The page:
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I don’t really agree with chrootkit / rkhunter or unix-priv-check result. The authors of the tools have their ideas but the ideas are not 100% accurate in all cases.
Malware is a very huge section and identify malware is huge as well. This is very interesting because Linux could be harder to find malware if users made mistakes.
This is a very interesting topic and because i am doing something like this (check malwares, protect end users) so I’ll keep tracking this.

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Agreed. But when it comes to Linux malware, there are only a handful, most of which are known. I would have recommended using thirdparty antimalware like F-PROT or Sophos or Comodo for linux devices. All of them are free but since parrotsec has already quite a few exploits preinstalled, Installing an antimalware would seem a bad idea, may break the system in some cases. What I said above was meant just for basic home users for their monthly device security assessment.

These are just basic options for analyzing configurations and scanning for known rootkits. Of course new malware evolve everyday, but as far as I’m aware of, Linux does have malware, few but nonetheless they exists, and most of them are known :slight_smile:

Unless a user is specifically targeted, I don’t think he should be worried about a linux malware that is not known to the AV database. rkhunter does have pretty good database for known Linux malware too.

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When it comes to linux malware, yes. Most of them are known to the database :smiley:

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I agree with this point. APT attacks use new method so it is hard to identify the malware.

The point of basic is it is fast and… basic. So it is harder to trust. I don’t say it is useless or something but if you want to check the real rootkits / malwares you’ll need more complex methods to identify or you’ll see malware everywhere.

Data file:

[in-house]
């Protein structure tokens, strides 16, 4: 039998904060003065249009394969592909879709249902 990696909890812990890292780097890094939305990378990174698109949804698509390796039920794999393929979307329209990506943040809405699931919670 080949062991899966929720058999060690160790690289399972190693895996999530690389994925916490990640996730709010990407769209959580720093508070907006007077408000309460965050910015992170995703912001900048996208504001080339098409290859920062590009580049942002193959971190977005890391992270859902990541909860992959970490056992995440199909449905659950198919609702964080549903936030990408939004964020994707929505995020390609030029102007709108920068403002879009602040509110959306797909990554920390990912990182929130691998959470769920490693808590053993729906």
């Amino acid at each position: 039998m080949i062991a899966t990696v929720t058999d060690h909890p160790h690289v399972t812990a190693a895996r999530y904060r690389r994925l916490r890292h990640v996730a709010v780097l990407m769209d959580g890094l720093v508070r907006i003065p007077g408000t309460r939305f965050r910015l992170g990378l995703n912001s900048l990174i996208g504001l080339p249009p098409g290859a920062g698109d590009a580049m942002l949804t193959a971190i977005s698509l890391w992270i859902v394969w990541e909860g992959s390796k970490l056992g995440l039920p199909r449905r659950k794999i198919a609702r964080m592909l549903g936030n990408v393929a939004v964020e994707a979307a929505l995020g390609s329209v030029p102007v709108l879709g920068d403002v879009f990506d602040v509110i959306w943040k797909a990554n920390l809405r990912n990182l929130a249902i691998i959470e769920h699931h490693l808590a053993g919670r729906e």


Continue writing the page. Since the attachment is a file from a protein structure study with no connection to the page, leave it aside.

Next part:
It depends on the engines and users. For example, if you generate meterpreter for Linux from msfvenom, clamAV can’t detect it but Clam can detect malware for Windows. That is pretty funny. The problem of Linux is it has pre-installed interpreters (or at least Parrot and some distro) so malicious codes with obfuscation methods will totally bypass signature based detection.

AV will be useful for home edition only i think

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Trust me T-T I’ve had a bad experience about this in the past. Not to install any antimalware on a pentesting system.

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Exactly. I guess @Meet didnt mention clamav because ClamAV isn’t sufficient or anywhere as close as sufficient for protecting a device. If I had to put a bet between f-prot, comodo and sophos, My money is on Sophos for best detection, prevention and removal of all the three above mentioned. Wouldn’t you agree @dmknght & @Meet :smile:

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Actually i don’t believe AV solutions focus on Linux system as home solutions. They’ll focus on Enterprise environments with there best techniques. For me there is +1 point for ClamAV because it supports Yara rule and it means everybody can create their own signatures and use signatures from internet.
I don’t remember which one use rootkit signatures (chrootkit or rkhunter) but that is a good point instead of just check file and tell users “there is something wrong with this file”. Like i said before, this technique gives so many false positive results.

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Actually i don’t believe AV solutions focus on Linux system as home solutions. True be told there really aren’t any particularly

Bingo! Fact of the matter is linux desktops are at best what…??..5% of the market maybe for home computers, you don’t need to worry much about viruses unless you’re running a server that’s publicly accessible. The part of the system that is universally a point of entry for malicious software is the web browser, that goes for any OS.

And that is critical point. If you are under an APT campaign, you are totally unprotected (yeah malware can bypass protection layers but there is a chance to detect it). For example, If someone send me a doc with libre office 0day and tell me that is his / her CV, i can’t think it is a malicious file 100%.
I believe we have to think about that. It is going to be 2020 soon and protection for Linux end users is still like 1980. Our users may not be under attack but there are naughty NSA agents out there and we have to think about protect every single user from them.

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Have anybody tried write yara rule for detect malware?

Hi sorry for late reply. Here is results of rkhunter. I deleted all not found malwares, leave just suspicious.

https://pastebin.com/k2xvb5SH

Would be great if someone can look for it.

Thank you.